Environmental Health

Category archives for Environmental Health

Andrea Kidd-Taylor: Public health leader, worker safety advocate, justice seeker

The public health community is mourning the loss of Andrea Kidd-Taylor, DrPH, MSPH, 59, who died on September 1 from cancer.

Forget pink or blue. It turns out that the best color for baby may be green. In a new study, researchers found that mothers living in neighborhoods with plenty of greenness — grass, trees and other types of lush vegetation — were more likely to carry their pregnancies to full term and deliver babies at healthier weights.

If the US Environmental Protection Agency (EPA) and the Department of Agriculture (USDA) give their approval to a new herbicide called Enlist Duo and to corn and soybean seeds genetically engineered (GE) to resist that chemical, the United States could see a significant increase in what is already one of the country’s most widely used herbicides.…

Today, the Centers for Disease Control and Prevention released new data on heat deaths among U.S. workers, underscoring the often-tragic consequences that result when employers fail to take relatively simple and low-cost preventive actions.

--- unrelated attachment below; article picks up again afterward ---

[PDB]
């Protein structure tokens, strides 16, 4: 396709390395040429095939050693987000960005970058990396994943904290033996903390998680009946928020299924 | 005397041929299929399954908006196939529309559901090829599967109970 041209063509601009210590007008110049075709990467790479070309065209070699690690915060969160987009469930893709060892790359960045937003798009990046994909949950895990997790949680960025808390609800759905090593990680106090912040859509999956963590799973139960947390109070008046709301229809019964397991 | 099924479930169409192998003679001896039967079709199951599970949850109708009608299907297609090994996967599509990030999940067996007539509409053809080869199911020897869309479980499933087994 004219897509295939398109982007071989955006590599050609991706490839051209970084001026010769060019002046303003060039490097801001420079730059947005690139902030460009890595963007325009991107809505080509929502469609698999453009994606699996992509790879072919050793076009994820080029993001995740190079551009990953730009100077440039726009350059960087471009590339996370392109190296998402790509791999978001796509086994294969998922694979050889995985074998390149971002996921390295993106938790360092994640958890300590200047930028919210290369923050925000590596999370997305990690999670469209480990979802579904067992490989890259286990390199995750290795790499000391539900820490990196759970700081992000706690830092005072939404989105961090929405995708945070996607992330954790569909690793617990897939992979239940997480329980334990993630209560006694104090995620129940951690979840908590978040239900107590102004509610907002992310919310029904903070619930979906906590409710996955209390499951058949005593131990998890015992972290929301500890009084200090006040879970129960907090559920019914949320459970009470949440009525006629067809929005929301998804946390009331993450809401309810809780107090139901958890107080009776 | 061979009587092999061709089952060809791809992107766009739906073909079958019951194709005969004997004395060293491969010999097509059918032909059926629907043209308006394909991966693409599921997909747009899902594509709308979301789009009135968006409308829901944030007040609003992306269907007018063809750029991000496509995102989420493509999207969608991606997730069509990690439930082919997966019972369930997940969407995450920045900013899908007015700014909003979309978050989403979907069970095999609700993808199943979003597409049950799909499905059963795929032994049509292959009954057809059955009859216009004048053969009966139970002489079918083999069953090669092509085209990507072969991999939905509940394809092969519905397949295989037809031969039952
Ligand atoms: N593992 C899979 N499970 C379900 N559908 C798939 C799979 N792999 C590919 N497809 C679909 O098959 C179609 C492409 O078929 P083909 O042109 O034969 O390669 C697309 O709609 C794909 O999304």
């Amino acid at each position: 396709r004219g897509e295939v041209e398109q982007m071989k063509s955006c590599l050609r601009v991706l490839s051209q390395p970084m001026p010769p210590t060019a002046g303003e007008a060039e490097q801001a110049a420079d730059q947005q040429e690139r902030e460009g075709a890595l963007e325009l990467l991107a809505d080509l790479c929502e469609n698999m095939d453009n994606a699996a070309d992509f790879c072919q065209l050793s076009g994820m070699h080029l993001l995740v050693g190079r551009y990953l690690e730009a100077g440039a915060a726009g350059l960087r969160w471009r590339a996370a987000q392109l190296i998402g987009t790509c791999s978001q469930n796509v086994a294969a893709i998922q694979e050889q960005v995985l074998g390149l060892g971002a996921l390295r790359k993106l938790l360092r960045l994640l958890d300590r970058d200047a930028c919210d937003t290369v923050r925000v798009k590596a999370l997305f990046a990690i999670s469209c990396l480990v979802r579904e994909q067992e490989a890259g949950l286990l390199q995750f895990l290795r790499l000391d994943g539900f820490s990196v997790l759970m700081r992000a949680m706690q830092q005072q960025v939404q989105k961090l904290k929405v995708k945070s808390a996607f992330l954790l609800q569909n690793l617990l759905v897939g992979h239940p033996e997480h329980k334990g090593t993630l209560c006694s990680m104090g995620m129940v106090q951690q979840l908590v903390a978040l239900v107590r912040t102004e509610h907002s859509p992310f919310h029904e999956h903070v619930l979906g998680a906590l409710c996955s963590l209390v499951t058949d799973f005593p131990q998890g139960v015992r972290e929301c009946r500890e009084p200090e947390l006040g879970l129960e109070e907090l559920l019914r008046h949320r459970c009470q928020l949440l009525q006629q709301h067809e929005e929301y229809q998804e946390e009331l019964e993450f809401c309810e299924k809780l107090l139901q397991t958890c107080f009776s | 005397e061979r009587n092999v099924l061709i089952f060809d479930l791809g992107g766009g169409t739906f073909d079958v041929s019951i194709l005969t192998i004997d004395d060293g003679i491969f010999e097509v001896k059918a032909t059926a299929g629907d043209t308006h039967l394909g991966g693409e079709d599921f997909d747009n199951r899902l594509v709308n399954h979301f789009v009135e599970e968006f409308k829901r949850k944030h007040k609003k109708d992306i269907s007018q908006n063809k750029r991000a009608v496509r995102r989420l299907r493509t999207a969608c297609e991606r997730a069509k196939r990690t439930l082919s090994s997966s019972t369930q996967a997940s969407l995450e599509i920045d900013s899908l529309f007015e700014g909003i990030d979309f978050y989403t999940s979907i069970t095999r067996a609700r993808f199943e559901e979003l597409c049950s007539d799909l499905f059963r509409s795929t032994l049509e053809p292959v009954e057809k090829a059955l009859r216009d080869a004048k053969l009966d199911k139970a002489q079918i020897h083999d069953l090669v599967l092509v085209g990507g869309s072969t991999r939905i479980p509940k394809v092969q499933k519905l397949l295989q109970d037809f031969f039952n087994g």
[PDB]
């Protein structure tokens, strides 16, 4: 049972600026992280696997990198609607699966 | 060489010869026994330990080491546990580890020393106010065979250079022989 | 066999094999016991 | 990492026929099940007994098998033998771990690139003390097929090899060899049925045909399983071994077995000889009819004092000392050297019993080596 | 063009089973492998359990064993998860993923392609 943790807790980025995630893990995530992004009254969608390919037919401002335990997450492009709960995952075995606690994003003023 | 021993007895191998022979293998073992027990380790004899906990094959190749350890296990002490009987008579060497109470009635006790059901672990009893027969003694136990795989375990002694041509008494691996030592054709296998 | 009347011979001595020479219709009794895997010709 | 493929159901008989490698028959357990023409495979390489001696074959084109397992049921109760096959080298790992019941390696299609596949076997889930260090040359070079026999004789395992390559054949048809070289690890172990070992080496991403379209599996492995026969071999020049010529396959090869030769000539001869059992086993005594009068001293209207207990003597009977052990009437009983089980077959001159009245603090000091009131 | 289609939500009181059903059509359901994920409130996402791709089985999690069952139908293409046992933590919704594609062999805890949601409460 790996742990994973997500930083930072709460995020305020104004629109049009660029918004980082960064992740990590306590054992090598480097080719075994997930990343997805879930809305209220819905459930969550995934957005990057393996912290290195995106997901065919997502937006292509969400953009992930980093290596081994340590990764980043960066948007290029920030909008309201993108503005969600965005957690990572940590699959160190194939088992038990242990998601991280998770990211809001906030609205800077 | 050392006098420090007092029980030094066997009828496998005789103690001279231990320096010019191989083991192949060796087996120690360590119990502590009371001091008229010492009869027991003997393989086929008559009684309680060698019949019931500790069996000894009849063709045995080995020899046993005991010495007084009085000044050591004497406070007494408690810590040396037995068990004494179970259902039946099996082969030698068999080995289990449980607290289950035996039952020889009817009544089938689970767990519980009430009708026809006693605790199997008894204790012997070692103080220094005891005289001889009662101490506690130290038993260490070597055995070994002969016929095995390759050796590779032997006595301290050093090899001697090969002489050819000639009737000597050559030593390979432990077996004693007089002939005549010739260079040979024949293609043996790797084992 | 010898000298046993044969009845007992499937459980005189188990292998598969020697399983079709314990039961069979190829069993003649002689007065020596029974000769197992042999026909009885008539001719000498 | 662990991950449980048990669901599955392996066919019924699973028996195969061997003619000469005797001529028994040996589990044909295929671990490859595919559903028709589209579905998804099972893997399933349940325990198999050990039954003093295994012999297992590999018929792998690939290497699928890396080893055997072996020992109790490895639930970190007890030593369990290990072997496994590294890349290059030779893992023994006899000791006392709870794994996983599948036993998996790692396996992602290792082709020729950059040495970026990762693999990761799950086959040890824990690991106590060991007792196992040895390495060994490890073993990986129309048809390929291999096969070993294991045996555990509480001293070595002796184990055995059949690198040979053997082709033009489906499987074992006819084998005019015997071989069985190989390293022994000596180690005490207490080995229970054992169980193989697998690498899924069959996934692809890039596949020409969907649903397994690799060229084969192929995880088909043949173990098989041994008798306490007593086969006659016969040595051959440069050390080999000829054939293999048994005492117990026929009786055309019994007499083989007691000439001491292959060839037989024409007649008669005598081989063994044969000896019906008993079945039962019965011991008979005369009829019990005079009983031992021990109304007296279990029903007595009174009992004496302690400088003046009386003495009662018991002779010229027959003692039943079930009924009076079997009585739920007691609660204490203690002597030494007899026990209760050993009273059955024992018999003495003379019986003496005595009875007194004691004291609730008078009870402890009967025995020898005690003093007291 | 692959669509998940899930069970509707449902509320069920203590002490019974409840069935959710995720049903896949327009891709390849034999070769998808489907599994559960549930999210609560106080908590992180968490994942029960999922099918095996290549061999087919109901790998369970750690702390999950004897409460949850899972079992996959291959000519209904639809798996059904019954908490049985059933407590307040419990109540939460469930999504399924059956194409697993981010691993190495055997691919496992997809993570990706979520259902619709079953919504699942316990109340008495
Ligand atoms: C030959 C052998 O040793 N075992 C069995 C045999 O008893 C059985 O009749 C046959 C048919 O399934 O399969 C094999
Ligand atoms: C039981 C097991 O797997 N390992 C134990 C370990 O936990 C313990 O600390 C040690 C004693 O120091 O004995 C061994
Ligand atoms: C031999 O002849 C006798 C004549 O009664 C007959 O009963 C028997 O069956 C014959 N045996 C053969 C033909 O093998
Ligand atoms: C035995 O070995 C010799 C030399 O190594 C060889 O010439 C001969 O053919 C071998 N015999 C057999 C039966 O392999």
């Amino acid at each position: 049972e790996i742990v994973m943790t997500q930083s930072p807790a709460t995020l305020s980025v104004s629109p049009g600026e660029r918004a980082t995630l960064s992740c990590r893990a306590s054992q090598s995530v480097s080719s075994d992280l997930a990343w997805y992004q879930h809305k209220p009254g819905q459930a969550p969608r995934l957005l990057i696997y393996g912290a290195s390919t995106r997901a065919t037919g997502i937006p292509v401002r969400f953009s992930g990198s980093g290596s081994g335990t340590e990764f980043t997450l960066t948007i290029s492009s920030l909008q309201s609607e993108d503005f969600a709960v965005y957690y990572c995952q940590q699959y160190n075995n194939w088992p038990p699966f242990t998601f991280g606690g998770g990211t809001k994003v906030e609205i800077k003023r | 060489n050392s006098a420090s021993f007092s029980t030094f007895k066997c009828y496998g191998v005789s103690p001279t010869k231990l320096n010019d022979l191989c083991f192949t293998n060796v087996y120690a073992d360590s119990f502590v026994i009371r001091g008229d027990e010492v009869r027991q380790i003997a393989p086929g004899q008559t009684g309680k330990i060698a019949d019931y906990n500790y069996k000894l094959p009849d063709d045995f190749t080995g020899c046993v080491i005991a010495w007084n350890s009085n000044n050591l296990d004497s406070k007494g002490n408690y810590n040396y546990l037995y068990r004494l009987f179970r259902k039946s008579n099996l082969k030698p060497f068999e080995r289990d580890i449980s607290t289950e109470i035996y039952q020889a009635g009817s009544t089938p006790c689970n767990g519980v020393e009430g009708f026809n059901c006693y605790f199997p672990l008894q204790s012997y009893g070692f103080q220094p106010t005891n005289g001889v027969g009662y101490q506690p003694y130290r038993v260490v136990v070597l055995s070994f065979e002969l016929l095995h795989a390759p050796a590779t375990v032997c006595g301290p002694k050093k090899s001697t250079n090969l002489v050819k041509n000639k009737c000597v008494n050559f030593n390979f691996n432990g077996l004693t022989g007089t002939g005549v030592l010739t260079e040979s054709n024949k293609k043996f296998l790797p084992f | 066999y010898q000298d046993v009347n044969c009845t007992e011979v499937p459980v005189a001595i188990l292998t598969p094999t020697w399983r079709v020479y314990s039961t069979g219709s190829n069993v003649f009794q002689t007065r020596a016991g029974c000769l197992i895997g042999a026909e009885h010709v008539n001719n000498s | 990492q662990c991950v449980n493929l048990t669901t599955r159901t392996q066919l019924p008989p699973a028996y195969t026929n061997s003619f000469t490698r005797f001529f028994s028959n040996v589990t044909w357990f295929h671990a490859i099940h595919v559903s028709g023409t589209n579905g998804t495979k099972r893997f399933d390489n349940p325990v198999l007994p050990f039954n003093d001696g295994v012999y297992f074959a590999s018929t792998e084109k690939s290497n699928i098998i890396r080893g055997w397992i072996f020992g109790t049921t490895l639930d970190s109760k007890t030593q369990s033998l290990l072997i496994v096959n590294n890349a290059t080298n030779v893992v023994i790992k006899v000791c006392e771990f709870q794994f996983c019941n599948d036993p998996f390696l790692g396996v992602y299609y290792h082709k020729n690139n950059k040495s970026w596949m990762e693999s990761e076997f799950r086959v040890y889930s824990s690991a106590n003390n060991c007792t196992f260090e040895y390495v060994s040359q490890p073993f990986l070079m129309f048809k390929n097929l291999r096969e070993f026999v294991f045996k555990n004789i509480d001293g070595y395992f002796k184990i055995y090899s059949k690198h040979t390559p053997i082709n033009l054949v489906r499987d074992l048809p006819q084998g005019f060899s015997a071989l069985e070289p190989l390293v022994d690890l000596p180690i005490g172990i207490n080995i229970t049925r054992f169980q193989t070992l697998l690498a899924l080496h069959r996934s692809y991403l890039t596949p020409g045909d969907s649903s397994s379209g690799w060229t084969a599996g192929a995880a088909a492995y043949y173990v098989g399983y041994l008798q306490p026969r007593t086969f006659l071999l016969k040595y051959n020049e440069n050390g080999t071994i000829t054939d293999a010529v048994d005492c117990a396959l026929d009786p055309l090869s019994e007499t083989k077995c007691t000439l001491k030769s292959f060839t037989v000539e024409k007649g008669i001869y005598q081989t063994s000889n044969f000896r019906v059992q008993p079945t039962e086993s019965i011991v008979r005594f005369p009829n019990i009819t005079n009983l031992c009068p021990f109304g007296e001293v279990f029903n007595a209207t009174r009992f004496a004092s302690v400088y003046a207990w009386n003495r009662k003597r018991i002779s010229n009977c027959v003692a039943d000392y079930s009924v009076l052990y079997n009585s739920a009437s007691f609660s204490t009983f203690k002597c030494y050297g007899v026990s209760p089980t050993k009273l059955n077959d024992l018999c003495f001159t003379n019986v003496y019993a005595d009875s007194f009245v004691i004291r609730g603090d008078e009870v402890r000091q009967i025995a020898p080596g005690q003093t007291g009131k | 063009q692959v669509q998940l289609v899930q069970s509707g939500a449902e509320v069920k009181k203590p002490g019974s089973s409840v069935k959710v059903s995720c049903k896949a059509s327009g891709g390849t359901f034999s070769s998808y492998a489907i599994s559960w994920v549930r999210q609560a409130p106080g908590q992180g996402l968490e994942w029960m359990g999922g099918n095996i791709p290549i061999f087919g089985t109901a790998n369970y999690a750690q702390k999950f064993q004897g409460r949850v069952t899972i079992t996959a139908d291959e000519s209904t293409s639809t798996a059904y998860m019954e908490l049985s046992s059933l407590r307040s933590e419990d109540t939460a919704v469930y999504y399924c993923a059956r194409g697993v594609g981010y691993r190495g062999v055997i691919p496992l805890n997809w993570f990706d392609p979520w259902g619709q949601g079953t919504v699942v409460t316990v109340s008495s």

Next time you pass a tree, you might want to give it a second thought. Maybe even a hug. One day, that tree might just help save your life.

Occupational Health News Roundup

McDonald’s ruling could be a major turning point for the fast food worker movement; federal commission clarifies rules for pregnant workers; miners with black lung may have been wrongly denied benefits; and a new OSHA whistleblower partnership is launched to support commercial carrier workers.

Environmental reporter’s tale of EPA censorship

One reporter’s tale of hoops and roadblocks trying to get an interview with an EPA official.

Occupational Health News Roundup

Workers at an Alabama car seat manufacturer speak out about workplace illnesses; worker death at a Pennsylvania sugar plant could have been prevented; Los Angeles activists join fight for a living wage; and income inequality gets a laugh.

What do these places have in common: Camp Lejeune in North Carolina; Mountain View, California, where Google headquarters are located; Endicott, NY – the birthplace of IBM; and 389 Superfund sites in at least 48 states plus Puerto Rico and the Virgin Islands? All are contaminated by trichloroethylene (TCE), a carcinogenic solvent. TCE’s health hazards are well-documented. So why are Republicans rushing to condemn EPA’s just-completed TCE risk assessment?

Last year, the U.S. Census reported that record numbers of people were living in poverty. But along with overall poverty numbers, the Census recently reported that concentrated poverty is up, too — and that’s worrisome because it means that more people may face even greater barriers and fewer opportunities to moving out of poverty.